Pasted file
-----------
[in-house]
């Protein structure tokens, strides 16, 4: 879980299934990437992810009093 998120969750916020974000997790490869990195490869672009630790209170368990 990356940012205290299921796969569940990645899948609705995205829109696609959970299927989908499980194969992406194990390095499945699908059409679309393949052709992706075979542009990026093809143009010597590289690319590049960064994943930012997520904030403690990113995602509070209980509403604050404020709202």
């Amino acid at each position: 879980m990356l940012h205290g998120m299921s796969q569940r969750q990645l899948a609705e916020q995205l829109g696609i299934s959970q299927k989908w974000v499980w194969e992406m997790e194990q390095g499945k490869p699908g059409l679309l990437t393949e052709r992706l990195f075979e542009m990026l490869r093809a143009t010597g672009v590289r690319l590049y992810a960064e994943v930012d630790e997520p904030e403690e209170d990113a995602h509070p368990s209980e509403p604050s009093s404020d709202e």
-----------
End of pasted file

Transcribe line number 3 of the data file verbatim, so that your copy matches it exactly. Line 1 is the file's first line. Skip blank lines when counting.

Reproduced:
């Amino acid at each position: 879980m990356l940012h205290g998120m299921s796969q569940r969750q990645l899948a609705e916020q995205l829109g696609i299934s959970q299927k989908w974000v499980w194969e992406m997790e194990q390095g499945k490869p699908g059409l679309l990437t393949e052709r992706l990195f075979e542009m990026l490869r093809a143009t010597g672009v590289r690319l590049y992810a960064e994943v930012d630790e997520p904030e403690e209170d990113a995602h509070p368990s209980e509403p604050s009093s404020d709202e």